Everyone's been talking about Samsung's new Galaxy S8 and S8+, but not all of the chatter is positive. The fingerprint scanner is in an awkward location, the North American variant is simply not as smooth and fluid as the international model, and Samsung Experience is nothing more than TouchWiz with a bow on it. But perhaps worst of all, user reports are starting to roll in that indicate the Galaxy S8 may have a serious problem with premature screen burn-in.
The Galaxy S8's new on-screen navigation bar, which was supposed to be resistant to burn-in thanks to an algorithm put into place by Samsung, has turned out not to be. It started off with a few users who noticed burn-in after only a week but is slowly snowballing and has branched out into a couple hundred reports. However, since the Galaxy S8 and S8+ both have AMOLED screens, the burn-in can be reversed, and we here at Gadget Hacks have also figured out a way to prevent it from reoccurring. Let's take a look at how below.
To start off, you'll need to undo the burn-in on your phone. It's a fairly simple process which only requires the installation of an app that'll invert your screen, which forces the pixels to unstick from their current burned-in color(s). The app we'll be using is called AMOLED Burn-in Fixer, and will work on all devices with an AMOLED screen.
Once you've got the app installed, open it up and let it run until your pixels look as though they're back to normal. Depending on the severity of the screen burn-in, this could take several hours, so keep a charger handy. We also have a complete guide on installing and using the app below, so check that out if you'd prefer step-by-step instructions.
After you've fixed the burnt-in pixels, you'll want to make sure the problem doesn't happen again. The easiest way to do this would be to enable always-on Immersive Mode, which will autohide your navigation and status bars to keep them from getting etched into the screen, while still giving you access to these functions by simply swiping in from the edge of your screen.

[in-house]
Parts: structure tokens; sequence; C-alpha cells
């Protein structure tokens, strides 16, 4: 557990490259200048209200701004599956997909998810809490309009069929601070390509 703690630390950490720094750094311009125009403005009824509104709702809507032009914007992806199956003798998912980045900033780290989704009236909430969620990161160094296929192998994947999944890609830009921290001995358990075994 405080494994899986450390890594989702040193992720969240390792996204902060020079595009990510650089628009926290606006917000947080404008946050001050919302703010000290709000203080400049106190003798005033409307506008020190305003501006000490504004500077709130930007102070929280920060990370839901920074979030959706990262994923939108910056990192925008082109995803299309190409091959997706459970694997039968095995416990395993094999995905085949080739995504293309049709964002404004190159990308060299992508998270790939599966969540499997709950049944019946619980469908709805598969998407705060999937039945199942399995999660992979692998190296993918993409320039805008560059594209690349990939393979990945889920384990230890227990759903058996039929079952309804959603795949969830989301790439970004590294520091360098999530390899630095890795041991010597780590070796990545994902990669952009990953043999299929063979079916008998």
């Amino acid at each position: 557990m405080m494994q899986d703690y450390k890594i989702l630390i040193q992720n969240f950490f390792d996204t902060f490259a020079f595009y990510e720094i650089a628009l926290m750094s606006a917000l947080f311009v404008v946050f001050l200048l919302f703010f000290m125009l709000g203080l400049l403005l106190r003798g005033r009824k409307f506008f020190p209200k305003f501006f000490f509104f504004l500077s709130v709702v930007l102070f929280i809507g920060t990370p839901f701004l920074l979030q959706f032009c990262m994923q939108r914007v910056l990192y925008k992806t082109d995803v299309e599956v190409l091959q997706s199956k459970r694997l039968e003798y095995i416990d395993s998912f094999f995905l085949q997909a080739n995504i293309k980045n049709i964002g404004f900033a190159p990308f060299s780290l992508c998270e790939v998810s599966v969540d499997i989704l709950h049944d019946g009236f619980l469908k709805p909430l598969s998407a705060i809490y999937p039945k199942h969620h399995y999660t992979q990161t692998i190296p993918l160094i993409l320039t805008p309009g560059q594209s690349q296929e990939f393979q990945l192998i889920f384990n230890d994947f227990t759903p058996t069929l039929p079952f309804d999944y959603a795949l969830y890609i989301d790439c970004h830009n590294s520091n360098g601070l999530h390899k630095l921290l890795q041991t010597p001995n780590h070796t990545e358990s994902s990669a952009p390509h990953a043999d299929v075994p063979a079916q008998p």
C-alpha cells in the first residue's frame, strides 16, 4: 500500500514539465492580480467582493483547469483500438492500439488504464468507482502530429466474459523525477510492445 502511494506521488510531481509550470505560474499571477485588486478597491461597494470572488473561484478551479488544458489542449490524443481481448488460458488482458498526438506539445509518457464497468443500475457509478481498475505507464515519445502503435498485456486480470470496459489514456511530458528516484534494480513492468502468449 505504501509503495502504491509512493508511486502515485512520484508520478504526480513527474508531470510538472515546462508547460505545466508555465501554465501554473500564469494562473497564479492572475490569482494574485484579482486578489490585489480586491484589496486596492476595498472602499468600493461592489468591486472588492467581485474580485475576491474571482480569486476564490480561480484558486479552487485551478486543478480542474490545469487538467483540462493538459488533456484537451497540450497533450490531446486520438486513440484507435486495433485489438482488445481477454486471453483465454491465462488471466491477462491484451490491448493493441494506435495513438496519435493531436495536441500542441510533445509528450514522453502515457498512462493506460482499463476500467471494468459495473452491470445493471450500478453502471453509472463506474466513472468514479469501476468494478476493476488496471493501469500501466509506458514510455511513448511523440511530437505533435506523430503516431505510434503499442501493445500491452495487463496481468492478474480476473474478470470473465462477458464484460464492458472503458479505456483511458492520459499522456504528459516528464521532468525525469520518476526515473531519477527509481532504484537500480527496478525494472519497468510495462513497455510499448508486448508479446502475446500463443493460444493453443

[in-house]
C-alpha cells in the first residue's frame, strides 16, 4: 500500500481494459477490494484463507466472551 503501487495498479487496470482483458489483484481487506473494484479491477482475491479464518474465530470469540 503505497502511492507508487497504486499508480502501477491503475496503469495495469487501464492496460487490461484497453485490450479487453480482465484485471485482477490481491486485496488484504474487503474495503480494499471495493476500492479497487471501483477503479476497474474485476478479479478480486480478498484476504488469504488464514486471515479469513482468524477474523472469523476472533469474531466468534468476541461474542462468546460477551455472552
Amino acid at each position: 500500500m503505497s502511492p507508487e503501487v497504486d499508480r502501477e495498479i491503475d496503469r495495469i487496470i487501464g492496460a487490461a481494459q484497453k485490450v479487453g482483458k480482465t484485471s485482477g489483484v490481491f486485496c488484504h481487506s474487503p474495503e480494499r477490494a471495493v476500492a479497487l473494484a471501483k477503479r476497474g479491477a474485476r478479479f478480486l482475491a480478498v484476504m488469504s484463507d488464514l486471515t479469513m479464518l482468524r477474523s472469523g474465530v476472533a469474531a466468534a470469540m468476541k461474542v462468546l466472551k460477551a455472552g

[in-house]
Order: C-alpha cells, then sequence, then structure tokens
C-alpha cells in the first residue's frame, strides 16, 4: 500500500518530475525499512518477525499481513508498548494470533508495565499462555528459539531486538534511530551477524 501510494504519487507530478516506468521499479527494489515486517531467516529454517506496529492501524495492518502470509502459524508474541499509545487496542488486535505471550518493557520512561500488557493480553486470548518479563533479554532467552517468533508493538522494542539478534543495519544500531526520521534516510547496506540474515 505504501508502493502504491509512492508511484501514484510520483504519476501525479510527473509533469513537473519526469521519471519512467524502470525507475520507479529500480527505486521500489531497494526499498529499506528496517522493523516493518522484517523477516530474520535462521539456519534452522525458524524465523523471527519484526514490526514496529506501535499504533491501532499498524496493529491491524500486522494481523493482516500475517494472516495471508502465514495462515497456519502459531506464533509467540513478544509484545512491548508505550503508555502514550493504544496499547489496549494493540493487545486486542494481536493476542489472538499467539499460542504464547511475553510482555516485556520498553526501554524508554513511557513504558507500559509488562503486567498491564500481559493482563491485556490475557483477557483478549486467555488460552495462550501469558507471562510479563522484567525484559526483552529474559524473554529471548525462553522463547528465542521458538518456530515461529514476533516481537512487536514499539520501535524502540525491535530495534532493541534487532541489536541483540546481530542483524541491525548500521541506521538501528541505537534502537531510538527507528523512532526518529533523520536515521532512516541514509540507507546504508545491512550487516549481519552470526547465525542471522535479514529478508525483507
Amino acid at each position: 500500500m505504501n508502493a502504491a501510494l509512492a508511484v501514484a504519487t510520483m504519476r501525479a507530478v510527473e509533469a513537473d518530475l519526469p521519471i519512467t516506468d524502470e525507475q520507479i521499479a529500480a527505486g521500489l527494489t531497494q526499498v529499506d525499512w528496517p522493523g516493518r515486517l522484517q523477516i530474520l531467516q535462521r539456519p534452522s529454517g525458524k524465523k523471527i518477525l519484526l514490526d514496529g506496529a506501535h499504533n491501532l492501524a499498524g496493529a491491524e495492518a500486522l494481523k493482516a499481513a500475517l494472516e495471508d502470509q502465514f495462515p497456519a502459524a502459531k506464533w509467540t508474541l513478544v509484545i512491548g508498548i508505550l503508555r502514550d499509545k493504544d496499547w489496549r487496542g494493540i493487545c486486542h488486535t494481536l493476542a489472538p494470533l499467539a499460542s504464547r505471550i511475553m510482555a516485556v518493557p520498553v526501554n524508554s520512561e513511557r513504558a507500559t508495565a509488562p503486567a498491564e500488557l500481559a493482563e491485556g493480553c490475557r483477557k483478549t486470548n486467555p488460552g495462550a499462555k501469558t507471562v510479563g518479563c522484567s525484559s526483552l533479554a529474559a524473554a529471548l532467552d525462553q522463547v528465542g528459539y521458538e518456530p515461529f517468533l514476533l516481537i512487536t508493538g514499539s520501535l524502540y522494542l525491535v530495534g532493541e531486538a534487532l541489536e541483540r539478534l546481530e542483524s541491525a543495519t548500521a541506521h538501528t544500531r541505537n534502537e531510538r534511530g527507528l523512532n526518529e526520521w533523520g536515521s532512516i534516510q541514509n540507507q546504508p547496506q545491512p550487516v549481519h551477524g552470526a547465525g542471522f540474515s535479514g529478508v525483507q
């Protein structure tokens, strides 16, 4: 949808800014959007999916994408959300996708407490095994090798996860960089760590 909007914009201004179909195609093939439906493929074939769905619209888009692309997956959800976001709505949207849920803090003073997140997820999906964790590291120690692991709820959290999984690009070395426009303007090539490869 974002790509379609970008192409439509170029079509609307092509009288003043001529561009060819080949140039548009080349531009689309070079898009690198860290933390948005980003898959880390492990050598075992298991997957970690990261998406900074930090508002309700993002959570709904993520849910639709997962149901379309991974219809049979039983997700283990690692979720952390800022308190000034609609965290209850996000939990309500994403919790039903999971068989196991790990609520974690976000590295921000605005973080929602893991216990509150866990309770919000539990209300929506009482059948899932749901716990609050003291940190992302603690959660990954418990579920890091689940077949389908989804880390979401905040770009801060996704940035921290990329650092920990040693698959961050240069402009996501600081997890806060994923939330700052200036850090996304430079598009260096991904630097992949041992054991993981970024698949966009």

The process is fairly simple, but it does require a computer with ADB installed. We recommend hiding both the navigation and status bars since those two areas have proven to be problematic. So to ensure that the screen burn-in doesn't come back, check out the complete guide at the link below for the ADB commands to hide those bars.
This last step will reinforce the anti-burn-in steps taken in Step 2. While Samsung did claim the home button the S8 and S8+ shift a little bit to prevent burn-in, what about Always On Display? Does the home button shift there too, or does it just stay static? Either way, we're going to turn off AOD since it does constantly show the home button (which appears to stay in the same spot).
So head to Settings and tap on "Lock screen and security." Scroll down a little bit to "Always On Display," and tap on the toggle right there or open up the menu and hit the toggle on top. Either way, AOD will have successfully turned off.
Now that you've hidden or turned off everything that could possibly be causing the navigation and status bar burn-in, let's find out whether or not it worked. Given that the initial burn-in reports began coming in about a week after the S8 was officially released, that should be a decent timeframe for trying out your phone with the bars hidden and AOD turned off.
If you have a theory on why the S8 or S8+ burned in so quickly, be sure to share it with us in the comment section below. Also, let us know if you were able to restore your phone to its former glory by following this tutorial.
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